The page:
22. I’m doing a restore from “Lab2008” but this time I will just copy the file to my local computer instead of restoring to the guest VM. After browsing the datastore snapshots and choosing “Restore Guest Files”, we’ll browse the directory structure, locate the file, right-click and choose “Copy To”
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23. A window will pop up to choose the folder location on your machine and whether to preserve permissions and ownership. Then click “OK”
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24. Now in the root of the C: drive we have the “Lab2008-txt” file
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25. Let’s look at the “Lab2008” VM now. It was in that OU we deleted and after rebooting it and trying to login we receive the message “The security database on the server does not have a computer account for this workstation trust relationship”. We can fix that.
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26. Back in the Veeam console and the “Pre-delete” snapshot for the “Win_2008” datastore, we’ll locate the “Lab-DC01” VM. Right click on the VM, hover over “Restore application items” and then click “Microsoft Active Directory objects”
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27. Our host settings are saved from the last restore we did, so click “Next”
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28. Enter a restore reason and click “Next”
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29. Review the summary and click “Finish”
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30. The Veeam Explorer for Microsoft Active Directory window will appear
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31. Then the VM will be mounted in vCenter
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32. Once the Veeam Explorer window for AD opens, you’ll be able to browse your Domain object. We’ll expand the “LabOU” object where we see “Delete Test” with the same 2 test users, “Lab2008” server and the group those users belong to.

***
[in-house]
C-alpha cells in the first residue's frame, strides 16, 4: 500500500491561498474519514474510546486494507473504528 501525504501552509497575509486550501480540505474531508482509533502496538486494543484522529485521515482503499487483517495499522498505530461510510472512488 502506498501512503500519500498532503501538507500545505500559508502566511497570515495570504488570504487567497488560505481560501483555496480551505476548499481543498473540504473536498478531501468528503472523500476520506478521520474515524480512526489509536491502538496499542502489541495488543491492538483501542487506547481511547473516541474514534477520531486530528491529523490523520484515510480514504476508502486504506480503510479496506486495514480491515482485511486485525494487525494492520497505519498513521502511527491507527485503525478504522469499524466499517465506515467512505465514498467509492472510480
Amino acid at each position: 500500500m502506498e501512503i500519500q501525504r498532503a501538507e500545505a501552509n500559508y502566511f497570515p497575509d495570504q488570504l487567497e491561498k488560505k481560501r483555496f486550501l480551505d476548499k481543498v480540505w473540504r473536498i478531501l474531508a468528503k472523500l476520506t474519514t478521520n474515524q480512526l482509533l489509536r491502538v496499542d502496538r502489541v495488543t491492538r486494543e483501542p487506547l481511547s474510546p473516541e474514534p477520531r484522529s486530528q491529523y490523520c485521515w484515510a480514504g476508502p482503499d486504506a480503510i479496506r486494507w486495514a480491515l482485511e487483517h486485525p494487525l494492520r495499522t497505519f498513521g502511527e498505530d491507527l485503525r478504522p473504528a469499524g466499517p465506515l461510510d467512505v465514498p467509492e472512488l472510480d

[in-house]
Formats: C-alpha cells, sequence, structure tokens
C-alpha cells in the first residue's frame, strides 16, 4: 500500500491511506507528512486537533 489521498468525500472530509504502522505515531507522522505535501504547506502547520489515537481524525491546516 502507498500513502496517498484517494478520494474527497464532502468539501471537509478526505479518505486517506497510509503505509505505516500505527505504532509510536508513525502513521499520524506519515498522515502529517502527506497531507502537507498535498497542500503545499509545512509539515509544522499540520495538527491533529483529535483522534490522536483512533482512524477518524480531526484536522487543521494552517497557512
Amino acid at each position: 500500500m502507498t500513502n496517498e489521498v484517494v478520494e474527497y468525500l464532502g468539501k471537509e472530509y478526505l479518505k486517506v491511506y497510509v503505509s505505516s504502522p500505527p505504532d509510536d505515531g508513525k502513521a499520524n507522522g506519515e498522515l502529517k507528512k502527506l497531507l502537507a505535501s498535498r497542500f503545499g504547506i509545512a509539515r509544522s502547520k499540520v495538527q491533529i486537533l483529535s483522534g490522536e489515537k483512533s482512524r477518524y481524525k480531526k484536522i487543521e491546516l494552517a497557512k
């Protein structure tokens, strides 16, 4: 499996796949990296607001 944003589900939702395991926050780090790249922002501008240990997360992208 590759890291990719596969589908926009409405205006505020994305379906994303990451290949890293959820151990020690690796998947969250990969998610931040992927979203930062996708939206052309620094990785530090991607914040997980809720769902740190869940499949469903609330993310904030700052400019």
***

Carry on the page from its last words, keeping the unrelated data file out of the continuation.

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33. Right click the “Delete Test” OU and choose “Restore container to LabDC.local”
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34. Enter the credentials for the account with access to add objects to the domain and click “OK”
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35. You’ll see the progress of the restore and then the summary of how many objects were restored
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(In order for this to work your Veeam server will need network access to the live domain controller)

36. If we refresh the screen for Active Directory Users and Computers on “Lab-DC01” we’ll see the OU is back with all of it’s objects
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37. In the properties for the users, we can see that group membership was retained. The group “Email Group” is located in another OU and that membership was restored as well
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38. And now when we try to login to “Lab2008” with domain credentials it works with no issues.

 

How fast can this restore happen? From the time I opened the Veeam console until the time the OU reported as being restored took 3 minutes and 34 seconds. In an emergency where someone accidentally deletes an entire OU, a user account, a server, or anything else, they can all be restored in under 5 minutes time without the need to reset any passwords and everything will work without anyone ever noticing. Veeam is awesome and just keeps getting better and better.

Restore Files & AD Objects From NetApp & Veeam v8